We're a few exercises into UNIX Sysadmin Boot Camp, and if you're keeping up, you've learned about SSH and bash. In those sessions, our focus was to tell the server what we wanted it to do. In this session, we're going to look at the logs of what the server has done.
Logs are like an overbearing mother who sneakily follows her teenage son around and writes down the addresses of each house he visits. When he realizes he lost a really important piece of baseball history at one of those houses, he'll be glad he has that list so he can go desperately search for the soon-to-be-noticed missing bat. Ahem.
MAKE BEST FRIENDS WITH THIS DIRECTORY:
When something goes wrong – when there's hitch in the flux capacitor or too many gigawatts in the main reactor – your logs will be there to let you know what's going on, and you can pinpoint the error with educated vengeance. So treat your logs with respect.
One of the best places to start harnessing this logged goodness is
/var/log/messages. This log file reports all general errors with network and media, among other things. As you add to and learn your server's command line environment, you'll see specific logs for applications as well, so it's a very good idea to keep a keen eye on these. They just might save your life ... or server.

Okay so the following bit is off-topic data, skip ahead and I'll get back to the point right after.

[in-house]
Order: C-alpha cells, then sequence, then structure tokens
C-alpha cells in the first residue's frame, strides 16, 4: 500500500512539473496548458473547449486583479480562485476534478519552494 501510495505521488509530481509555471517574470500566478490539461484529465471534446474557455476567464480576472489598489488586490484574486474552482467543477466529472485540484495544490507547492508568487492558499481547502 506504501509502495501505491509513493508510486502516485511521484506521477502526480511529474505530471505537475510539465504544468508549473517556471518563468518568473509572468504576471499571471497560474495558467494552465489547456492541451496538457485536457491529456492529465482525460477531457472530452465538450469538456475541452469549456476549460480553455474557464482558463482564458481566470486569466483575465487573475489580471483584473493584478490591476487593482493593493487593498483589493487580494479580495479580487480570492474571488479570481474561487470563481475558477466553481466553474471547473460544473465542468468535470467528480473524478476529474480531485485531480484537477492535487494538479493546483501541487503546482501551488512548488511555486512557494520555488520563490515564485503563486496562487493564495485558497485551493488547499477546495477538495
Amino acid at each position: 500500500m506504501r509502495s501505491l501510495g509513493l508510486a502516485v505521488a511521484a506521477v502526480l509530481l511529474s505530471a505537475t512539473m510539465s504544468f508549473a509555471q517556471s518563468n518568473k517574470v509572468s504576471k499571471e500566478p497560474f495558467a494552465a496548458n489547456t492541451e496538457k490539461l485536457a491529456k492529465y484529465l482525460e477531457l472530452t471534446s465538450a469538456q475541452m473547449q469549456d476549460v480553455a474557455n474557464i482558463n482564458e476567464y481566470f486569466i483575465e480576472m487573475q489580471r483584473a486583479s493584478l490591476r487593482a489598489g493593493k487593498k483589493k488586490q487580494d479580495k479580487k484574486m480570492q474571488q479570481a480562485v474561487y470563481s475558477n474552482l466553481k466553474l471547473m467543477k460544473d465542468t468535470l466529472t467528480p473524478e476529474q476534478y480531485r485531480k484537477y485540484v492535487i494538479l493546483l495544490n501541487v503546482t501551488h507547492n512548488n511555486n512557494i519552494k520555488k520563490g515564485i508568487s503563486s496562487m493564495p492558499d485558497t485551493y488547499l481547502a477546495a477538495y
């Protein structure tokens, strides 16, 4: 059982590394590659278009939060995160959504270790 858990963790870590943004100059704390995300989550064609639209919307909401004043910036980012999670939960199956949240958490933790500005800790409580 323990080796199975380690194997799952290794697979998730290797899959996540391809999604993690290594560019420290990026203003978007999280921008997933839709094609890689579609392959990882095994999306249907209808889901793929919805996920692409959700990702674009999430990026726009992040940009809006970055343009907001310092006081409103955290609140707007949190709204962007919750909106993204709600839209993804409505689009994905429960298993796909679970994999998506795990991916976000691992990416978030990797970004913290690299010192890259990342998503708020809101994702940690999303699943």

Some of the most commonly used logs (may vary with different Linux distributions):
/var/log/message– General message- and system-related info
/var/log/cron.log– Cron job logs
/var/log/maillog– Mail server logs
/var/log/kern.log– Kernel logs
/var/log/httpd/– Apache access and error logs
/var/log/boot.log– System boot logs
/var/log/mysqld.log– MySQL database server logs
/var/log/secure– SSH authentication logs
/var/log/auth.log– Authentication logs
/var/log/qmail/– Qmail log directory (more files inside this directory)
/var/log/wtmp– Login records file
/var/log/yum.log– Yum log files
There are plenty more in-depth logs – particularly involving raw system components – and others that act similarly to logs but are a bit more active like
tcpdumps. Those are a little more advanced to interpret, so I'll save them for another guide and another day.
At this point in our UNIX workout series, you're familiar with the command line, you know the basics of how to tell your server what to do and you just learned how to let the server tell you what it's done. There's still a bit of work to be done before you can call yourself a UNIX ninja, but you're well on your way. In our next installment, we're going to take a step back and talk about p455w0rd5.